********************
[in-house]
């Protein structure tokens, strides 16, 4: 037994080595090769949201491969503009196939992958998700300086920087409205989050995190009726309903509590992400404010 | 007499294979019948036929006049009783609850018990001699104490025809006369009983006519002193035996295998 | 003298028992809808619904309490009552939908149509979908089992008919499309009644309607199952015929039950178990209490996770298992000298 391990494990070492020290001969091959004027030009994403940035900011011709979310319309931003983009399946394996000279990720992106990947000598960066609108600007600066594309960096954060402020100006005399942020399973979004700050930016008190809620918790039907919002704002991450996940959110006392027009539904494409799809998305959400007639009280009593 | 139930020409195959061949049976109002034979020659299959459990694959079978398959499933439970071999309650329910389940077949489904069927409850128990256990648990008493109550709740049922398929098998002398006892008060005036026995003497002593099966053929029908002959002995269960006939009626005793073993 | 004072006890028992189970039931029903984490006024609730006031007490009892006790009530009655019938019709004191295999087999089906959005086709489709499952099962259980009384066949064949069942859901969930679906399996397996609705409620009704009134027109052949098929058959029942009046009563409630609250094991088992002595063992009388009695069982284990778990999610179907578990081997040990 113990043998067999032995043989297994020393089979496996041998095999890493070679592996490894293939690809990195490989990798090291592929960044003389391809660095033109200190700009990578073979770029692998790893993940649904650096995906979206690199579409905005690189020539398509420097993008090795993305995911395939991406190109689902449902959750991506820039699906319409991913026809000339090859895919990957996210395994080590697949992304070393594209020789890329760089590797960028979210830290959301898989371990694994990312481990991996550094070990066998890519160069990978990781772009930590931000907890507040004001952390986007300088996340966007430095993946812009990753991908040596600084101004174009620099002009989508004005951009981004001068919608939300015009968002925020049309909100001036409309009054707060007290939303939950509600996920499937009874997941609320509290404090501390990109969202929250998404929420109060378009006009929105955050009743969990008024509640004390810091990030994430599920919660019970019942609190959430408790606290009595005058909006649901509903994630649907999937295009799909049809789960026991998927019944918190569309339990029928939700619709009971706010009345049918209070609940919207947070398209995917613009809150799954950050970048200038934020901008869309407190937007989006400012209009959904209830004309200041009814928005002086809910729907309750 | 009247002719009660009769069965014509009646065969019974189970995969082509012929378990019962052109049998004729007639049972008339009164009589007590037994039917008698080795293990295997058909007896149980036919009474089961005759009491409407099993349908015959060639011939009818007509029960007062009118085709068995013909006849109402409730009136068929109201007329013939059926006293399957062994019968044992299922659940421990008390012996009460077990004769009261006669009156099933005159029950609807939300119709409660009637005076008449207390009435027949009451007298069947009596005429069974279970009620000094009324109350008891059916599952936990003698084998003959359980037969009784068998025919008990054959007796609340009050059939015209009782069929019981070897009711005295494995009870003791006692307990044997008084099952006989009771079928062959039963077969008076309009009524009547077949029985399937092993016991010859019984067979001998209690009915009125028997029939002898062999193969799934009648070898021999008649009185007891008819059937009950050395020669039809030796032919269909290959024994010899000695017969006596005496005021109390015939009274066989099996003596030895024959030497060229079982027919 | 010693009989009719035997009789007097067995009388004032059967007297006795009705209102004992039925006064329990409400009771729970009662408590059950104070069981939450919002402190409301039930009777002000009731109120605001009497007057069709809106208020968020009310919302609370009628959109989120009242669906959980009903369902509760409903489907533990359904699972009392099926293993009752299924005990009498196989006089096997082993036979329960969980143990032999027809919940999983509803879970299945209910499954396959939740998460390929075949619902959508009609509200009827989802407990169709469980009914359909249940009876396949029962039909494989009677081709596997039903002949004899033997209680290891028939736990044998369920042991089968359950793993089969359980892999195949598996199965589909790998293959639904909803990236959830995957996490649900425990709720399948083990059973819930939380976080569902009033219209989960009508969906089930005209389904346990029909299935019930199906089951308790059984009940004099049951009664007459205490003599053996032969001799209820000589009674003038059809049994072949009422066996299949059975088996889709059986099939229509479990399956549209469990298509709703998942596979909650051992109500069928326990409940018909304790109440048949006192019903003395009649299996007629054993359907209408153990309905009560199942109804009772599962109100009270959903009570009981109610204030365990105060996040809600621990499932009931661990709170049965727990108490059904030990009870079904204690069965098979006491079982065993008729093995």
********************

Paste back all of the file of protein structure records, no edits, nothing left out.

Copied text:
[in-house]
């Protein structure tokens, strides 16, 4: 037994080595090769949201491969503009196939992958998700300086920087409205989050995190009726309903509590992400404010 | 007499294979019948036929006049009783609850018990001699104490025809006369009983006519002193035996295998 | 003298028992809808619904309490009552939908149509979908089992008919499309009644309607199952015929039950178990209490996770298992000298 391990494990070492020290001969091959004027030009994403940035900011011709979310319309931003983009399946394996000279990720992106990947000598960066609108600007600066594309960096954060402020100006005399942020399973979004700050930016008190809620918790039907919002704002991450996940959110006392027009539904494409799809998305959400007639009280009593 | 139930020409195959061949049976109002034979020659299959459990694959079978398959499933439970071999309650329910389940077949489904069927409850128990256990648990008493109550709740049922398929098998002398006892008060005036026995003497002593099966053929029908002959002995269960006939009626005793073993 | 004072006890028992189970039931029903984490006024609730006031007490009892006790009530009655019938019709004191295999087999089906959005086709489709499952099962259980009384066949064949069942859901969930679906399996397996609705409620009704009134027109052949098929058959029942009046009563409630609250094991088992002595063992009388009695069982284990778990999610179907578990081997040990 113990043998067999032995043989297994020393089979496996041998095999890493070679592996490894293939690809990195490989990798090291592929960044003389391809660095033109200190700009990578073979770029692998790893993940649904650096995906979206690199579409905005690189020539398509420097993008090795993305995911395939991406190109689902449902959750991506820039699906319409991913026809000339090859895919990957996210395994080590697949992304070393594209020789890329760089590797960028979210830290959301898989371990694994990312481990991996550094070990066998890519160069990978990781772009930590931000907890507040004001952390986007300088996340966007430095993946812009990753991908040596600084101004174009620099002009989508004005951009981004001068919608939300015009968002925020049309909100001036409309009054707060007290939303939950509600996920499937009874997941609320509290404090501390990109969202929250998404929420109060378009006009929105955050009743969990008024509640004390810091990030994430599920919660019970019942609190959430408790606290009595005058909006649901509903994630649907999937295009799909049809789960026991998927019944918190569309339990029928939700619709009971706010009345049918209070609940919207947070398209995917613009809150799954950050970048200038934020901008869309407190937007989006400012209009959904209830004309200041009814928005002086809910729907309750 | 009247002719009660009769069965014509009646065969019974189970995969082509012929378990019962052109049998004729007639049972008339009164009589007590037994039917008698080795293990295997058909007896149980036919009474089961005759009491409407099993349908015959060639011939009818007509029960007062009118085709068995013909006849109402409730009136068929109201007329013939059926006293399957062994019968044992299922659940421990008390012996009460077990004769009261006669009156099933005159029950609807939300119709409660009637005076008449207390009435027949009451007298069947009596005429069974279970009620000094009324109350008891059916599952936990003698084998003959359980037969009784068998025919008990054959007796609340009050059939015209009782069929019981070897009711005295494995009870003791006692307990044997008084099952006989009771079928062959039963077969008076309009009524009547077949029985399937092993016991010859019984067979001998209690009915009125028997029939002898062999193969799934009648070898021999008649009185007891008819059937009950050395020669039809030796032919269909290959024994010899000695017969006596005496005021109390015939009274066989099996003596030895024959030497060229079982027919 | 010693009989009719035997009789007097067995009388004032059967007297006795009705209102004992039925006064329990409400009771729970009662408590059950104070069981939450919002402190409301039930009777002000009731109120605001009497007057069709809106208020968020009310919302609370009628959109989120009242669906959980009903369902509760409903489907533990359904699972009392099926293993009752299924005990009498196989006089096997082993036979329960969980143990032999027809919940999983509803879970299945209910499954396959939740998460390929075949619902959508009609509200009827989802407990169709469980009914359909249940009876396949029962039909494989009677081709596997039903002949004899033997209680290891028939736990044998369920042991089968359950793993089969359980892999195949598996199965589909790998293959639904909803990236959830995957996490649900425990709720399948083990059973819930939380976080569902009033219209989960009508969906089930005209389904346990029909299935019930199906089951308790059984009940004099049951009664007459205490003599053996032969001799209820000589009674003038059809049994072949009422066996299949059975088996889709059986099939229509479990399956549209469990298509709703998942596979909650051992109500069928326990409940018909304790109440048949006192019903003395009649299996007629054993359907209408153990309905009560199942109804009772599962109100009270959903009570009981109610204030365990105060996040809600621990499932009931661990709170049965727990108490059904030990009870079904204690069965098979006491079982065993008729093995």